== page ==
3 July 2020

Cytomegalovirus, or ‘CMV’, infects 85 percent of people by the age of 40, yet most will never know they have it.

In healthy children and adults, the virus might cause nothing more than a flu-like illness that lasts a few days. Others may experience no symptoms at all.

However, for certain people, including pregnant women and those with weakened immune systems (such as transplant patients), the effects can be much more serious.

In fact, CMV is the most common infectious cause of disability in babies in Australia, with about one to two babies born every day seriously affected by the virus.

“CMV rarely causes serious complications but when it does, they can be severe and permanent,” says Children’s Health Queensland Director of Healthy Hearing, Dr Rachael Beswick.

“There is no vaccine, so preventing the spread of CMV in vulnerable groups is the only way we can stop these complications happening.”

What is CMV?

CMV is a member of the herpes family of viruses and similar to the virus that causes glandular fever, herpes simplex (cold sores) and genital herpes.

Once a person has had CMV, the virus stays in their bodies for the rest of their lives and can reactivate if the person develops problems with their immune system. Reactivation can also occur during pregnancy in women who have been infected previously, with a very small risk of transmission of CMV to the unborn baby.

Babies and congenital CMV

If a woman is newly infected with CMV while pregnant, there is a risk that her unborn baby will also become infected (this is known as congenital CMV). About one in Australian 1000 babies is affected by congenital CMV.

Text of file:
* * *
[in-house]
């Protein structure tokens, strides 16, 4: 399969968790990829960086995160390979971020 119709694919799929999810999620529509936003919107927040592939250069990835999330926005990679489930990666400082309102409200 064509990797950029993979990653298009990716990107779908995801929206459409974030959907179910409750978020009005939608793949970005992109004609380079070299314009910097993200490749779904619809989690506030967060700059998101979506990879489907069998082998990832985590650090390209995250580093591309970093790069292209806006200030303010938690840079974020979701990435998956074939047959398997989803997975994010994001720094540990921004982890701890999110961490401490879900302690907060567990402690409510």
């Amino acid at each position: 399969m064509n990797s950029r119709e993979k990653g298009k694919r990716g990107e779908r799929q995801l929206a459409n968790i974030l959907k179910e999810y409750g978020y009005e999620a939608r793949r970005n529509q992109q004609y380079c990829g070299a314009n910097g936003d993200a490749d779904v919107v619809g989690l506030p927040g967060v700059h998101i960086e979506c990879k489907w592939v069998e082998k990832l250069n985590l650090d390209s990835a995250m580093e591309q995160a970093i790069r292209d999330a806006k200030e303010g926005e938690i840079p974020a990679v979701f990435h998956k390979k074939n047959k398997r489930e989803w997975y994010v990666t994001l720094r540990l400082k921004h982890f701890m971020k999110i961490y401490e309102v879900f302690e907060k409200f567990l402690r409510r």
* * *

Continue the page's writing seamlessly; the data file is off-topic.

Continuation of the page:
The highest risk to the unborn baby occurs when a woman who has never had CMV before is infected with the virus for the first time during pregnancy and when infection occurs during the first half of the pregnancy.

Australian research suggests about six babies from every 1000 will have been infected in utero. Of those six infected, one to two of them will develop permanent disabilities, which can include:

  • hearing loss
  • vision loss
  • small head size
  • cerebral palsy
  • developmental delay
  • intellectual disability
  • death (rare)

How is it transmitted?

CMV is spread via bodily fluid droplets and fluids (such as saliva, mucous, urine and breast milk).

This can also include handling items that have tiny droplets on them – such as tissues, nappies or children’s toys – and then transferring it to your body by touching your eyes, nose, mouth or face.

Infection is most common in children under two years, with a high incidence of CMV among those in day care. Pregnant women who already have young children, or who work with young children, are at the highest risk of catching CMV.

Prevention

Fortunately, CMV does not spread easily, and transmission can be prevented by simple hygiene methods:

  • Wash your hands with warm soapy water before and after preparing food, after feeding a young child, after handling children’s toys, after going to the toilet or after changing a child’s nappy.
  • Wash toys, and other surfaces that come into contact with urine or saliva, with detergent and warm water.
  • Children who are unwell should stay home from childcare or school.

Pregnant women particularly, should observe strict hygiene practices to avoid contact with infectious fluids – especially around young children.

  • Do not place a child’s dummy/pacifier into your mouth.
  • Do not share a toothbrush with a young child.
  • Do not share food or drinks or eating utensils with a young child.
  • Avoid contact with saliva when kissing a young child.

More information

Congenital CMV Association of Australia
Cytomegalovirus fact sheet (Queensland Health)